3. > maybe twenty shots were fired. They likely emptied their guns before the guy hit the ground. What kind of training causes this reaction from one guy with a knife standing pretty close by

      It’s pretty easy to find “police twitter” which will reliably have videos of other incidents that went badly for the cops. They are pretty terrifying. Turns out that big guys with enough adrenaline in their veins (and sometimes harder things too) can still be dangerous with 5 bullets in them, sometimes. Like getting up off the ground & taking the gun away from the other cop kind of dangerous, even if he may later die of his wounds.

      The training cops get in how to shoot people is derived from hard-won evidence about such things.

      1. I would say nonsense to both of your replies. When two police officers need to empty their guns on one guy with a knife standing in the street 20 feet away – that is dangerous. Where do you think all those bullets go. Throughout the neighborhood and into other houses. I would like to see a report, if they even do one, that shows where all the bullets went. How many even hit the guy? Just give me the evidence. What these guys did was not professional.

  5. I’m all for screening to look for participation in neo-nazi groups and the like, but I’m otherwise pretty skeptical. In part because I think a lot of the callous behavior is learned on/due to the job, not before it.

    A much faster and more effective solution, IMO, is for prosecutors to crack down hard on police misconduct, and for the courts to treat their testimony as more comparable to a civilian witnesses’ rather than giving it more weight/credibility. You want to change police behavior, show them that the consequences for an officer shooting an unarmed person in the back or suffocating a prone person will be exactly the same as if I shot someone in the back or I suffocated a prone person.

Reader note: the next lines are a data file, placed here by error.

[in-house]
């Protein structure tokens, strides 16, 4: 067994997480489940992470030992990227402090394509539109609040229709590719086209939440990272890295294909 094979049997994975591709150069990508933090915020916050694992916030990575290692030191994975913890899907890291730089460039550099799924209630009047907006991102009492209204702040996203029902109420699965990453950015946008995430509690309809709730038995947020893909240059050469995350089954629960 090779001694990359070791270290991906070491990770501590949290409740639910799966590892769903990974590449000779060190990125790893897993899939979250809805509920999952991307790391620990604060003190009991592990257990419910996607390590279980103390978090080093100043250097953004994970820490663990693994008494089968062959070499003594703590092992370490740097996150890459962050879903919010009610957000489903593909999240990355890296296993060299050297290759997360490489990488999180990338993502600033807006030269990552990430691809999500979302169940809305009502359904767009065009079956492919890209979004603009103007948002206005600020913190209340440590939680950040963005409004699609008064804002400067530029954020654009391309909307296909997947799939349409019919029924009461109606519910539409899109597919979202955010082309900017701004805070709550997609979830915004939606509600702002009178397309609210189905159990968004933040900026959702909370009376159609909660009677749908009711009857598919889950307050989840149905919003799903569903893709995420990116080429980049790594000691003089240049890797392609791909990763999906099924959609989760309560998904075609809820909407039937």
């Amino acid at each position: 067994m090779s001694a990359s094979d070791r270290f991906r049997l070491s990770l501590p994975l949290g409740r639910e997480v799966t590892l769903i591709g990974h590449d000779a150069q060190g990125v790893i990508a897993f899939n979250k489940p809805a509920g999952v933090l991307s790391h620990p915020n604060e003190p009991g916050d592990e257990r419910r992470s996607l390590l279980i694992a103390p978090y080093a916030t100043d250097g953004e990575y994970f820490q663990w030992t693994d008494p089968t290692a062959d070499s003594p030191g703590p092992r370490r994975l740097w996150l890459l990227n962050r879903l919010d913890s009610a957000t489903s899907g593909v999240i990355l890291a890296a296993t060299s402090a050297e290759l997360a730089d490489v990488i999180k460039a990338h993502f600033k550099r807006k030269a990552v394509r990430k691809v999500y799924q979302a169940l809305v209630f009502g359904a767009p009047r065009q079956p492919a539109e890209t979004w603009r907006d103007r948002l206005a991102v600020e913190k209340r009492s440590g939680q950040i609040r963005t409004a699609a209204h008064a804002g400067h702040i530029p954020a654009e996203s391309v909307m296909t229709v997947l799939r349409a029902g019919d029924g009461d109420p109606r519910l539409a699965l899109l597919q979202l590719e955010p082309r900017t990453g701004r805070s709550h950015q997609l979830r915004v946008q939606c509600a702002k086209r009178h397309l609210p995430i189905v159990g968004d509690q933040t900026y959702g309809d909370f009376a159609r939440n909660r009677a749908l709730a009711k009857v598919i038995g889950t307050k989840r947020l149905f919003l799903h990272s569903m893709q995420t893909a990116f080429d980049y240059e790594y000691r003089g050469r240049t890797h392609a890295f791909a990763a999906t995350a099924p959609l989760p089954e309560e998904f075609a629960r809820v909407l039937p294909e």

1. ” the consequences for an officer shooting an unarmed person in the back or suffocating a prone person will be exactly the same as if I shot someone in the back or I suffocated a prone person.”

      Except that there’s a big difference. The police are obligated to arrest suspects. You are not. If the suspect then resists arrest, that itself is a criminal act. If they do that, it is reasonable for the police to be concerned that the suspect might be armed.

      1. They are not obligated to kill them. What is so troublesome to me is that peoples so blithely jump from “he did something wrong” to “it was his fault that he was killed”.

        1. Agreed, absolutely. I thought the meme of ‘wanted dead or alive’ was supposed to be a myth from the Wild West.